Google announced a badge to make users aware of ad-supported apps in the "Designed for Families" program at I/O this year (see what that looks like above). Now, all apps will be subject to the same requirement going forward. Developers are getting email notifications of the change right now, and they have until January 11th to log in and state whether or not an app has ads. Read More
Hey you! Yes, you, the Android fan who spent $650 to get a Nexus 6 the moment it became available, then felt somewhat disheartened when it started popping up for $300 or less, then heroically resisted the siren song of new devices from Huawei and LG! To reward your frugal self-control, Google is now allowing you to play with the camera user interface featured on the new Nexus phones without spending any money whatsoever! Ain't that great? Just don't ask about slow motion video or burst mode for stills, because your puny camera module can't handle it. Read More
The Google+ app has gone through more UI revisions than Android itself, and the latest one is starting to roll out now. Version 6.8 of Google+ is starting to show up in the Play Store, and of course, we've got the APK below if you don't want to wait. Be aware, installing this APK won't immediately kick you over to the new design. It looks like this is a server-side switch that's only active for some users.
Google does things—a lot of things. For two years now, the company has been indexing the content inside of apps. This way it can point you to other Android apps when they can better provide answers to your query than a general website. Google says 40% of searches done on Android bring up app content.
But there remained two issues with this approach. One, Google could only display information from apps that had matching content available on the web. Two, opening results required installing said app if you hadn't done so already.
Now Google will begin showing content that exists only in apps, and it will start offering you the option to stream apps that you don't have installed. Read More
Sprint has been struggling to remain competitive in the face of big consumer-friendly initiatives from T-Mobile and the continued dominance of AT&T and Verizon. Now, the carrier is announcing a new revamp of its LTE network called LTE Plus, and it's celebrating with steep discounts for a limited time. Read More
Microsoft isn't wavering in its laudable multi-platform support - at this point the company is beating out both Apple and Google in its support for customers on all mobile operating systems. The free mobile version of Outlook first came to the Play Store earlier this year. It's advanced to version 2.0 after a few months, and the developers have added... actually, not much. Certainly not that Sunrise Calendar integration that users of the abandoned app are probably looking for. But we do get a new UI. Read More
You've probably played a million tower defense games, and "orbital shooters" aren't too uncommon either, but what about playing them at the same time? Artificial Defense combines a few different game types with some nerdy computer vernacular to create a distinctive mobile game, and you can give it a shot for free. Read More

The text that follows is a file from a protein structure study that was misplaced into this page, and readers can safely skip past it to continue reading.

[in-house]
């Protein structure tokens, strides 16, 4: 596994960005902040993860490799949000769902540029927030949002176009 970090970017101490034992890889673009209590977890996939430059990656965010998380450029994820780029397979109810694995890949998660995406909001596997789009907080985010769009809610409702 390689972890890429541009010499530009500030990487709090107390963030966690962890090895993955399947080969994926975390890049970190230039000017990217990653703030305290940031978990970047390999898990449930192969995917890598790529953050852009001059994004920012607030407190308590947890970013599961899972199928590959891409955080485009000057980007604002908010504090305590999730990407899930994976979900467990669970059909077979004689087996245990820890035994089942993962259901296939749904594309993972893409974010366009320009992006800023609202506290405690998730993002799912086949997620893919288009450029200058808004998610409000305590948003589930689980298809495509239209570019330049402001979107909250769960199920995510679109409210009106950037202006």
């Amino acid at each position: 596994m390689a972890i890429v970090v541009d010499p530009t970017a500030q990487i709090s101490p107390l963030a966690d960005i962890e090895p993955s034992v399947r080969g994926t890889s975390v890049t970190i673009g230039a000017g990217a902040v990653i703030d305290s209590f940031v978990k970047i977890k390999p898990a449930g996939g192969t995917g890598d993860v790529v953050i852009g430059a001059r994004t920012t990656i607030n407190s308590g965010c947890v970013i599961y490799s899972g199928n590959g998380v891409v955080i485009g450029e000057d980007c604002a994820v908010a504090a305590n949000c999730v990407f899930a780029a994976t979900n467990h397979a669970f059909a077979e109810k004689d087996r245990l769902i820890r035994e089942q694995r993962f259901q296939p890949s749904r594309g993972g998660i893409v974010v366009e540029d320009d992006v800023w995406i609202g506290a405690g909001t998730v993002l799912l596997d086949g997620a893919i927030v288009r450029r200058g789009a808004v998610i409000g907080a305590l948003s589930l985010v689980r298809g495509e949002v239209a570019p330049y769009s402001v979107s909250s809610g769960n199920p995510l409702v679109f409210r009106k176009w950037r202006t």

During the keynote address yesterday for this year's Chrome Dev Summit, VP of Chrome Darin Fisher shared some numbers about the mobile web browser's rate of adoption. tl;dr, people are flocking to Chrome, and fast. Over the past year, the number of 30 day active users has doubled from 400 million to 800 million. Read More
Yesterday brought the beginning of the rollout of a new and fresh Google+ website on both desktops and mobile browsers. The focus in Google's announcement was on the redesign, the bold colors, and the improved access to Collections and Communities, but there's a better story hiding there for everyone, especially me. (Excuse my selfishness.)
The previous Google+ page was a complete nightmare to load. I am bound by a stupid slow 512Kbps connection, and if you had ever tried to check Google+ on any connection slower than a few Mbps, you'd have a different outlook on life. While waiting for the home feed to load over the previous years, I've questioned the meaning of life, my annoying luck of being born in a country with such slow ADSL speeds, I've thanked my lucky stars for having access to an Internet connection to begin with, I've wanted to smash my computers and routers, I've laughed and teared up and played a bit of basketball and ate falafel and dispensed a few prescriptions to my patients, I've done some introspective thinking, watched half an episode of Brooklyn Nine Nine, and more... Read More
As announced yesterday, Google Photos is now ready to offer you an option to downgrade your photos and reclaim some storage space in your account. The option has gone live on https://photos.google.com/settings and will let you convert all photos you had uploaded in Original quality to High Quality (maximum 16MP). Given that the latter don't count toward your Google storage and the former do, this will allow you to save whatever space you had lost on photos while still keeping them stored in your account. Better yet, in our previous review of Google Photos, Alex had concluded that there is no detectable quality loss when switching to High Quality uploads, so you're not likely going to lose anything by activating the conversion. Read More